GRAND RAPIDS, Mich. (WOOD) — This relentless winter is more than a million dollars tougher than last, from the perspective of some West Michigan road commissions.
During the winter of 2012-2013, Muskegon County spent about $1.6 million clearing snow, about $937,000 the winter before that. This year, county officials expect to spend nearly $3 million, according to Muskegon County Road Commission Managing Director Ken Hulka.
“This has definitely been the worst winter in the past dozen,” Hulka told 24 Hour News 8 over the phone Wednesday. “It’s much, much tougher this year.”
That leaves very little for summer projects like filling potholes, which are expected to be a big problem once the snow melts in the spring.
“We’re not going to be able to do summer work,” Hulka went on to say. “Our hard costs now are $2.2, $2.1 million. No matter how you cut it, there’s another month that we’re going to be doing winter type activities one way or another.”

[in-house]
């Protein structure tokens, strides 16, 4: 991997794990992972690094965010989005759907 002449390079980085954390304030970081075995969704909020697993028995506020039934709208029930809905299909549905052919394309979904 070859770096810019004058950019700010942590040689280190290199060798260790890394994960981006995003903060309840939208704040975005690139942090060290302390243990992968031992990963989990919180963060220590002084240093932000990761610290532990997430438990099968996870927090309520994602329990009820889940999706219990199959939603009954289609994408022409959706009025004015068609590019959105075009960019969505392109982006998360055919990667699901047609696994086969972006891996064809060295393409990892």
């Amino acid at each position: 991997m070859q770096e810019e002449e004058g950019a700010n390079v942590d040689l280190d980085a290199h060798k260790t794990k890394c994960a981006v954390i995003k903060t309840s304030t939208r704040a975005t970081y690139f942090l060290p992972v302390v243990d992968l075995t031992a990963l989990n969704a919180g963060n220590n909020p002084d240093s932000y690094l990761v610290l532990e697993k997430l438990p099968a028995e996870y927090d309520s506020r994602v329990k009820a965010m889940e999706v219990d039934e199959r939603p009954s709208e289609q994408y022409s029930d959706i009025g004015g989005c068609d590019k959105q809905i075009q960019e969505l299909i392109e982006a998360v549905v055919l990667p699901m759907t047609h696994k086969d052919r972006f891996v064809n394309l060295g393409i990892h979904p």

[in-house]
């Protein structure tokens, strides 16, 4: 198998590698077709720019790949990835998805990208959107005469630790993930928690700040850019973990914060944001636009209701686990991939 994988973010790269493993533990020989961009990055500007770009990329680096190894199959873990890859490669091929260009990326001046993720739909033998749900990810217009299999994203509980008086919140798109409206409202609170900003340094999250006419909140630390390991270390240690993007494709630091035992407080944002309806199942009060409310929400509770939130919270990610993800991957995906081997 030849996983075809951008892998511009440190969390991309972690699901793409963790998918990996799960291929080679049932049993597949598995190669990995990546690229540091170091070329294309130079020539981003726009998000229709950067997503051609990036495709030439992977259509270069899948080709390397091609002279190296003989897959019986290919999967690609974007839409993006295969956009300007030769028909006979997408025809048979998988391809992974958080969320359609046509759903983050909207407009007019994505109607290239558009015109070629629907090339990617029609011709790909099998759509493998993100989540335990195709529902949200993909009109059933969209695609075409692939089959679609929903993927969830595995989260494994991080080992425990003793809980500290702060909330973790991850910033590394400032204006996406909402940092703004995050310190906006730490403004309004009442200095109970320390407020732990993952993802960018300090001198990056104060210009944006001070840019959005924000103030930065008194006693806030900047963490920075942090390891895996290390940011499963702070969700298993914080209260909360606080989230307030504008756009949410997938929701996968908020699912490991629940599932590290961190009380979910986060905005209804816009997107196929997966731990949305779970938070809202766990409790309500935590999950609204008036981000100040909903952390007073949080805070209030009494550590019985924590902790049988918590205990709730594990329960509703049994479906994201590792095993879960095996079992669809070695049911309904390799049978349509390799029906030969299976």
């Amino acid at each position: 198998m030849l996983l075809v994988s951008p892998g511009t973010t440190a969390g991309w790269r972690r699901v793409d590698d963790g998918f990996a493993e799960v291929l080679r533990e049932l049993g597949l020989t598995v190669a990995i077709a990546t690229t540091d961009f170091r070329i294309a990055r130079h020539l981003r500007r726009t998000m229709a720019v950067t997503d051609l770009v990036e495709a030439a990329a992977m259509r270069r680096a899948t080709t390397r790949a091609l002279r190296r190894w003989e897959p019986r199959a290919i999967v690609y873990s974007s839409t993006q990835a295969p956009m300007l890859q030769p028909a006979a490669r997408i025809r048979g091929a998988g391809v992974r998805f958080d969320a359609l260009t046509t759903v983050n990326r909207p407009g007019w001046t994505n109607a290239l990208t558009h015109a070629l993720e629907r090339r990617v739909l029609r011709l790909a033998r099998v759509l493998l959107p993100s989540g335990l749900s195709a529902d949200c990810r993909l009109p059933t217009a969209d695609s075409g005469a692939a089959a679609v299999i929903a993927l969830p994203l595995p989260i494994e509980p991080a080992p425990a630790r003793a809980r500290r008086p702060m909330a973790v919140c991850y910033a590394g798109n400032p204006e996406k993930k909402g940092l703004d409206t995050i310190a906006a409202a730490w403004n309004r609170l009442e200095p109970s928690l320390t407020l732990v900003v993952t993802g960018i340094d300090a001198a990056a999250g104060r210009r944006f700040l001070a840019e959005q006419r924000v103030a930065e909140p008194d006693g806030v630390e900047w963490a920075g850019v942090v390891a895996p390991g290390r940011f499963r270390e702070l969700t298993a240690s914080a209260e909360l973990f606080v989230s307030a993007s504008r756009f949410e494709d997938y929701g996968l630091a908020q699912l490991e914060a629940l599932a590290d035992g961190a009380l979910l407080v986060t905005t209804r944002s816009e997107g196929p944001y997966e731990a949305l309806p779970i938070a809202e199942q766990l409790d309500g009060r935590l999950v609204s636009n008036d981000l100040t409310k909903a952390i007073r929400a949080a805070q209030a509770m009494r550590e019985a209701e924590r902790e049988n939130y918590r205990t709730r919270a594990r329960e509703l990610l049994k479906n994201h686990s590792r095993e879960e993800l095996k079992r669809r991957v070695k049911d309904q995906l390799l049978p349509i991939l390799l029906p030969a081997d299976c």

Hulka anticipates the county will spend between $2.8 and $2.9 when all is said and done.
Allegan County is in a similar position, expecting to spend its entire winter budget — $2.65 million — by the end of February. The road commission’s budget has to last until the end of 2014, meaning unless something changes, there likely won’t be any money to take care of the snow come November and December. Managing Director Larry Brown said that will affect what the commission does over the summer and the budget will need to change.
Kent County is fairing a bit better. Maintenance Director Jerry Byrne said it’s slightly over its $4 million winter budget, but as long as winter ends within the next 30 days, Kent County should be OK.
One issue for Kent County is state roads. The Michigan Department of Transportation contracts the county to plow state highways, at a cost of $3 million a year. The county has gone over that budget by more than a million dollars, Byrne said, but MDOT has told the road commission to keep plowing. That overage could impact the amount of money spent on state roads this summer.
MDOT budgets $88 million per year for winter maintenance across Michigan. The agency does keeps an additional 30% of that amount on hand — about $26 million — for bad winters like this one.
Muskegon County’s Hulka testified in front of the state Senate appropriations committee earlier this week, explaining to them why they should vote in favor of putting millions of dollars into the budget specifically for local road improvements.